Most middle-class workers were already headed for an impoverished retirement — then came the coronavirus pandemic to speed up dawning of that gloomy tomorrow. So says economics professor and retirement security expert Teresa Ghilarducci in an interview with ThinkAdvisor, in which she discusses her new policy proposals to solve the acute retirement-security problem.
The labor economist, who teaches at The New School for Social Research, has long focused on the need to fix the U.S. retirement system, which she labels not only “broken” but “a disaster.”
In the interview, she argues that the pandemic has hurt older Americans’ retirement in big ways, especially that of laid-off workers who, for example, withdraw money from their retirement savings, fall into debt or receive Social Security benefits earlier.
Co-author of “Rescuing Retirement” (2018) — her co-writer was Tony James, executive vice chair of The Blackstone Group — Ghilarducci taught at Notre Dame for 25 years before joining The New School faculty in 2008.
She often testifies before Congress, and her pension-reform proposal, a Guaranteed Retirement Account, was named by The New York Times “one of the defining ideas of 2008.”
In the interview, she is optimistic that a Joe Biden presidency will welcome ideas to repair and reform the nation’s retirement system. Hence, she’ll waste no time in proposing her sweeping new package of policies to the upcoming administration and Congress.
The policies were generated by research conducted by the Schwartz Center for Economic Policy Analysis, of which Ghilarducci is director.
They address both the coronavirus-induced recession and long-term reform, the latter including establishment of an Older Workers’ Bureau at the Labor Department in light of the “growing and permanent presence of older workers in the labor force.”
ThinkAdvisor recently held a phone interview with the professor, who was speaking from New York City. Part of the conversation revolved around her suggestions for how financial advisors can help clients whose parents find themselves needing money. There are, she says, “warning signs” for not making such a gift.
Here are highlights of our interview:
THINKADVISOR: How will Joe Biden’s presidency affect Americans’ security in retirement?
TERESA GHILARDUCCI: The Biden leadership bodes really well for the status of retirement security. There’s no question that Biden and the Democratic Party thought deeply about this and proposed some workable solutions.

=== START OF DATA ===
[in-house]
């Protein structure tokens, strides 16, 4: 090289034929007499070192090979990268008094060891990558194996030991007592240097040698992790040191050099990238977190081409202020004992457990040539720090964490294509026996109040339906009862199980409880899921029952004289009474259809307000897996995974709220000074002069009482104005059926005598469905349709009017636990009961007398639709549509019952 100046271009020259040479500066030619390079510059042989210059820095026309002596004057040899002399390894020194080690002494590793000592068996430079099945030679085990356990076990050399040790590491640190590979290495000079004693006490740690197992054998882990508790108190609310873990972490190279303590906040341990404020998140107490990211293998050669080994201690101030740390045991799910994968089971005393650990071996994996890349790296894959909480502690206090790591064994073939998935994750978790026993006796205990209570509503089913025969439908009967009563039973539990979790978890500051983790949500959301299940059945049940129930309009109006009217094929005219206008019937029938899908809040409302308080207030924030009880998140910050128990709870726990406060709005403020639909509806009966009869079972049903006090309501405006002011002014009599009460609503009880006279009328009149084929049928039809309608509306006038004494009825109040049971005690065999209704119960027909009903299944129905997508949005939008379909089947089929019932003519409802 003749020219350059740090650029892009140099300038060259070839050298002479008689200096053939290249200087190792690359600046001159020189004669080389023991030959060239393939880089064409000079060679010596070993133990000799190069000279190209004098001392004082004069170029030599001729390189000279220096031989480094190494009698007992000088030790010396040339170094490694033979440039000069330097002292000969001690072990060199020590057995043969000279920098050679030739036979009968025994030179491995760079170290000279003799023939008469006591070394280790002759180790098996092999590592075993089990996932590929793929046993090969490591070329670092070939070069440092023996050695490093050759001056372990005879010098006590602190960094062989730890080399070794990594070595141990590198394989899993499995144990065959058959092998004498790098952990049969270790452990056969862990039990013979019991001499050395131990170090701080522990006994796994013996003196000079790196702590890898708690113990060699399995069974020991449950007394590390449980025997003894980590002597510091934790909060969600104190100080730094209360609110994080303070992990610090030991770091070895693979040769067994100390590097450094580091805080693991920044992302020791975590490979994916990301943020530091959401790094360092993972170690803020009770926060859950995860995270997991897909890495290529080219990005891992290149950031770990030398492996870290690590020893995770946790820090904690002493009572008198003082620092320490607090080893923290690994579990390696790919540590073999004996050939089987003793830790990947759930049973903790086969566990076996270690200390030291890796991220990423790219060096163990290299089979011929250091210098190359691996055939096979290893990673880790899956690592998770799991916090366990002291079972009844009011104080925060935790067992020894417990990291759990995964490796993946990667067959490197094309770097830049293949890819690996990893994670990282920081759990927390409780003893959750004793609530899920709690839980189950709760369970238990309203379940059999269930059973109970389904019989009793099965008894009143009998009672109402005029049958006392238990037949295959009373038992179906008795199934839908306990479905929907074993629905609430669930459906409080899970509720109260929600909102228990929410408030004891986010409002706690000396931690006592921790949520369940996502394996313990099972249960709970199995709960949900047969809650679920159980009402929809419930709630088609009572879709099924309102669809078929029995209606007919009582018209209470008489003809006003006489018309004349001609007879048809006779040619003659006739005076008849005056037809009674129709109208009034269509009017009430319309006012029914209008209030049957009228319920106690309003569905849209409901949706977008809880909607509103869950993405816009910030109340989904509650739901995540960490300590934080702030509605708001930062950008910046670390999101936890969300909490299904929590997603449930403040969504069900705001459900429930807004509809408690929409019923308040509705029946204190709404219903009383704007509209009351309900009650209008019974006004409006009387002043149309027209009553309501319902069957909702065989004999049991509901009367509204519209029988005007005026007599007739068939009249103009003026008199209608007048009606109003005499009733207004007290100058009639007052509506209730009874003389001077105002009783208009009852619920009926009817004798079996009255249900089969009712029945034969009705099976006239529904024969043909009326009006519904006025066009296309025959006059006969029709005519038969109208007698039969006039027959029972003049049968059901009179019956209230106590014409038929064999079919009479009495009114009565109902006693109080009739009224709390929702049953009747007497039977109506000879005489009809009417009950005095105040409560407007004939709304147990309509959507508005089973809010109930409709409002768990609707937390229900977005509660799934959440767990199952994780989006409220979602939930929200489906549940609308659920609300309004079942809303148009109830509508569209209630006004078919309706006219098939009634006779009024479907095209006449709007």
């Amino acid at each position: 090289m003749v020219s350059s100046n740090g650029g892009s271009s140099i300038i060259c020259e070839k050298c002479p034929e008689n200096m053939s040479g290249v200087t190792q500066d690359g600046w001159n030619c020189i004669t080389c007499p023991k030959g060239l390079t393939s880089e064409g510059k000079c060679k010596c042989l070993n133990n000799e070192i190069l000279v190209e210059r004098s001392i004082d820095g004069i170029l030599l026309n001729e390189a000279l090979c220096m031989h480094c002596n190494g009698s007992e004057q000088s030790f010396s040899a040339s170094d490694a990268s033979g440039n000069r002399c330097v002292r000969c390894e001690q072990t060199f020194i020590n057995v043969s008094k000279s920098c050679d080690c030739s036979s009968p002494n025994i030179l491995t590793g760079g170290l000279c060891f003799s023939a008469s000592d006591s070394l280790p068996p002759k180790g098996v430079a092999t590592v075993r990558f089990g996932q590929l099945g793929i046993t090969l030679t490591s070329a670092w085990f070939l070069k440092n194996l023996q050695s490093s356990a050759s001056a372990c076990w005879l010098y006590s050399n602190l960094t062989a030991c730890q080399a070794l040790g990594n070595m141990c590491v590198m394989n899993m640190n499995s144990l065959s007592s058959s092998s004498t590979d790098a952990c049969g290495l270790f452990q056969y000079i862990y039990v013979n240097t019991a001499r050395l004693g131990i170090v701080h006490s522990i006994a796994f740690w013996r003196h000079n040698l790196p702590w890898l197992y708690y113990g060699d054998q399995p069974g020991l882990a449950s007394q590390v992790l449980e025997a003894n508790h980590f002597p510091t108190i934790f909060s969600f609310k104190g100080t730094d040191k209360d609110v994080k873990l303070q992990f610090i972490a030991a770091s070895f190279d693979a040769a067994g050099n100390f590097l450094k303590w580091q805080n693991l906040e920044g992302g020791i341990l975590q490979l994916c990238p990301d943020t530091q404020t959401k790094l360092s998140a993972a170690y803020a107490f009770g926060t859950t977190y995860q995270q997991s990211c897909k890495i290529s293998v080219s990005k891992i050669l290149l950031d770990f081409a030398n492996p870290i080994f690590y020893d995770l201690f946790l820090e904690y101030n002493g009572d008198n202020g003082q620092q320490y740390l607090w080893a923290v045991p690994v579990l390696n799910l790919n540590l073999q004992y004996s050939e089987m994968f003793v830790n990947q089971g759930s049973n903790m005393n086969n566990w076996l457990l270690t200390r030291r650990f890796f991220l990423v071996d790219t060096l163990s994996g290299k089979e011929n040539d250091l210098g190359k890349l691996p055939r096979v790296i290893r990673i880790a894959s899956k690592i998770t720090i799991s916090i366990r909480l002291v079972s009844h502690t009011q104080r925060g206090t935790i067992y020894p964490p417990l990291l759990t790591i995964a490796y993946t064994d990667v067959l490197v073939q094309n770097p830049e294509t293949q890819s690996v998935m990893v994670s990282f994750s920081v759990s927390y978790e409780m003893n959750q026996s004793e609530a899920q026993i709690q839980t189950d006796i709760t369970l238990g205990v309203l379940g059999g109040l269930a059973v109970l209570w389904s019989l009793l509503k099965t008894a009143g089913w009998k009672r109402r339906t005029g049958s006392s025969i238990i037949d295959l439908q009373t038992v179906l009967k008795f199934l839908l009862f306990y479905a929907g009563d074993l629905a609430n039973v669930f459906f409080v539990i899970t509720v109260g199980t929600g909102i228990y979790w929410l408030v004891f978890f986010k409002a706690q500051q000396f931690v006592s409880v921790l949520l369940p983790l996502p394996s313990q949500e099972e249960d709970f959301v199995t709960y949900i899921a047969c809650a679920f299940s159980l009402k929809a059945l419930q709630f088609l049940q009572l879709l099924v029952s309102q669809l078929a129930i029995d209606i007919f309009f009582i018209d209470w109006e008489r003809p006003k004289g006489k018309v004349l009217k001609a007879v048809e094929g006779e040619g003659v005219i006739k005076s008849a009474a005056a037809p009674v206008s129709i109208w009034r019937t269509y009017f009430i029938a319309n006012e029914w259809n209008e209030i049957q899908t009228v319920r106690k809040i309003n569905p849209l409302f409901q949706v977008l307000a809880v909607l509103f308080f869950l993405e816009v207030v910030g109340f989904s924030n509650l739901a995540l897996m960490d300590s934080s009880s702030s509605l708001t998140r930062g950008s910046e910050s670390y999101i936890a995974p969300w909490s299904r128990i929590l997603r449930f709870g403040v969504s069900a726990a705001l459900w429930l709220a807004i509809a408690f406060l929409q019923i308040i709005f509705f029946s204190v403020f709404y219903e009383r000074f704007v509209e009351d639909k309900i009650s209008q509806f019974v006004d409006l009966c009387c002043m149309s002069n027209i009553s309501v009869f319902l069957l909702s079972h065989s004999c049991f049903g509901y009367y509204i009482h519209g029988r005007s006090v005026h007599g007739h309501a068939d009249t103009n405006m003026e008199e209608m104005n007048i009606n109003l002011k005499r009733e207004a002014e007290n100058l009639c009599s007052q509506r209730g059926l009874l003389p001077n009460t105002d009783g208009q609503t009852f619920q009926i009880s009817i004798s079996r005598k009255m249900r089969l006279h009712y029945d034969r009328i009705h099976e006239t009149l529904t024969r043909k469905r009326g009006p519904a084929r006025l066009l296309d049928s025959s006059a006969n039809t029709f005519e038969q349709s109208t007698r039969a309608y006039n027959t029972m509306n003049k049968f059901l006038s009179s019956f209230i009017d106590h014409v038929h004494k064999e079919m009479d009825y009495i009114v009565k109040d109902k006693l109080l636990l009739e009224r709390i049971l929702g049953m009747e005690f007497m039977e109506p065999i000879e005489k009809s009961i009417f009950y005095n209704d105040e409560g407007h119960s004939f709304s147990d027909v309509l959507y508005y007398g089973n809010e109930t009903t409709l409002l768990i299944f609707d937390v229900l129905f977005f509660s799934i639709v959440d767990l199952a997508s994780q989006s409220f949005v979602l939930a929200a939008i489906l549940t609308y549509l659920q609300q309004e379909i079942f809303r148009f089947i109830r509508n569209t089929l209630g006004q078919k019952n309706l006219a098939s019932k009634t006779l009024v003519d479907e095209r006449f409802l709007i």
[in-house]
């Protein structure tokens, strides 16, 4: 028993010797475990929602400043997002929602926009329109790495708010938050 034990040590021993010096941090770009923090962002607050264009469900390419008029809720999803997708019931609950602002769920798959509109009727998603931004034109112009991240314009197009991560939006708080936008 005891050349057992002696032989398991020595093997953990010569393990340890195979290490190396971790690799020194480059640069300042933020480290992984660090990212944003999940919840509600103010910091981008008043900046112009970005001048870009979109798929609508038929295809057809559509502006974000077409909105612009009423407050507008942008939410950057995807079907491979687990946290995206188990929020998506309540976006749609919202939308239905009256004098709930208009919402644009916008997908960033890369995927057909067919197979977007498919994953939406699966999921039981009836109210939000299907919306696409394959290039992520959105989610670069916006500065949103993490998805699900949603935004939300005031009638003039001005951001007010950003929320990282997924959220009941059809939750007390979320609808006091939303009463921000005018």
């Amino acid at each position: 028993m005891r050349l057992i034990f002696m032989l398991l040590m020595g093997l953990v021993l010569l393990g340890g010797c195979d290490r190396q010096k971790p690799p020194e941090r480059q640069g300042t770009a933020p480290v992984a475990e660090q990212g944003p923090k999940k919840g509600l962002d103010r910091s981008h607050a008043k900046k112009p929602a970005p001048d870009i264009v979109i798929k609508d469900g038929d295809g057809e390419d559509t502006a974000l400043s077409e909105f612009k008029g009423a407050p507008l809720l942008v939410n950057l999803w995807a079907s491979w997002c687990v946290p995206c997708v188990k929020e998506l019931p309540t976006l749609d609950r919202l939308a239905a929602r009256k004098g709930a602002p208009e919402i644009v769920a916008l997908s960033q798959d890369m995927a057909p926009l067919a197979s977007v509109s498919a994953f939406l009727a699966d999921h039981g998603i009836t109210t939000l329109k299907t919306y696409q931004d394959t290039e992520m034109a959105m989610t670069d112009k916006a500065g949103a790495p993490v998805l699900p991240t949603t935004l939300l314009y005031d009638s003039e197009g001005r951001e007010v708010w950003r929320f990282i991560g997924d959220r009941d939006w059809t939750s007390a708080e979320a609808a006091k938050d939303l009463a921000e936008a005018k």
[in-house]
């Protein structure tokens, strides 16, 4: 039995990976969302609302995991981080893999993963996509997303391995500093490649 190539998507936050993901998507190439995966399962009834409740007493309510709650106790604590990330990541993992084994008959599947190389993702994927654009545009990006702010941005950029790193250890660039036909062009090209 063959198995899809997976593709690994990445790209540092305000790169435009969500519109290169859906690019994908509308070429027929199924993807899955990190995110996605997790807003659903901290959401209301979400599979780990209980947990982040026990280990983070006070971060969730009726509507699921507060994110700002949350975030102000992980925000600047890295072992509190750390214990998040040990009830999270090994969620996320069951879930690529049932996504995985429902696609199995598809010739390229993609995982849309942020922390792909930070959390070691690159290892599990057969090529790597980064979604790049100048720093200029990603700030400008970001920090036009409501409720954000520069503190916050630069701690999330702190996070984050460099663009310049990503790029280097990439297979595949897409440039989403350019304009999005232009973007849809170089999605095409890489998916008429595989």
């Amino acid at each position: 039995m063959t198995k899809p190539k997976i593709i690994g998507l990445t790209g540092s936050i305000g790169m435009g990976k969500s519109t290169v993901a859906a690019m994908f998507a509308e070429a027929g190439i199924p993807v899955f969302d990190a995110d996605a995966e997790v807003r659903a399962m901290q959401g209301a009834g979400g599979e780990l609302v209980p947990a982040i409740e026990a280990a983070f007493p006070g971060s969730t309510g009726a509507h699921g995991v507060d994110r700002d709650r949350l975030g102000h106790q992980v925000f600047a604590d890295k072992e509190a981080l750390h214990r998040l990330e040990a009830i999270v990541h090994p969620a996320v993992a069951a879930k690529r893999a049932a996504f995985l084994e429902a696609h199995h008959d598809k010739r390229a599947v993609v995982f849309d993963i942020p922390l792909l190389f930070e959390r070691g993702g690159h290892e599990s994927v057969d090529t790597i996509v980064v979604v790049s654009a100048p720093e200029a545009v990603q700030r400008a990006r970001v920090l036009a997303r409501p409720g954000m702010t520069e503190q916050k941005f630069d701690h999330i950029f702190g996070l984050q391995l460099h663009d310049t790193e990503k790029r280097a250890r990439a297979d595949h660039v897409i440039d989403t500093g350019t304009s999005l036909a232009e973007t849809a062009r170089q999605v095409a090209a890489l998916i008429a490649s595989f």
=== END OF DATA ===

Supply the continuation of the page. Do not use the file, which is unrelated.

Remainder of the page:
They had many pages of detailed plans about how to expand Social Security and shore up Medicare, as well as lowering the Medicare age, which would be extremely helpful to workers in this pandemic. The Republican platform had nothing about retirement security except their 2016 statement that basically said we need to cut Social Security benefits.
How has the coronavirus pandemic impacted older people’s potential retirement income?
It accelerated the downward-mobility trend of most middle-class older workers, who, even before the pandemic, expected to be poor or near-poor in retirement.
How did it do that?
Older workers have lost their jobs and are leaving the labor force at a faster pace than younger workers, which hasn’t happened in 50 years. [One aspect is that] older workers are much more exposed to severe illness if they go to work because of the nature of the coronavirus.
How chiefly does job loss amid the pandemic hurt their retirement?
In four main ways: They draw down whatever little retirement wealth they have in order to bridge the [gap] before they collect Social Security. They go into debt. They collect Social Security at earlier ages. And because they’ve lost their jobs, they don’t accumulate retirement wealth as they’d expected.
Is your proposed pension-style Guaranteed Retirement Account — which would mandate employees and employers to contribute 3% of wages for income supplemental to Social Security — a solution to this problem?
It’s part of it. We’re proposing to the incoming Congress and President [Biden] a comprehensive package of solutions generated from research we’ve done at [The New School’s Schwarz Center for Economic Policy Analysis]. Some policies deal with the short-term effects of COVID-19 and the recession; others address the long-term trends and are part of comprehensive reform. One of [the latter] is the GRA, for sure.
What are the salient policies?
The first is that we have to extend unemployment benefits to everybody, especially older workers because they take [more] time to find new jobs. The second is to lower the Medicare age to 50. Third, we need to mandate paid leave. That’s [already in effect] if you have a COVID-19-related disease, but we should have paid leave for all workers.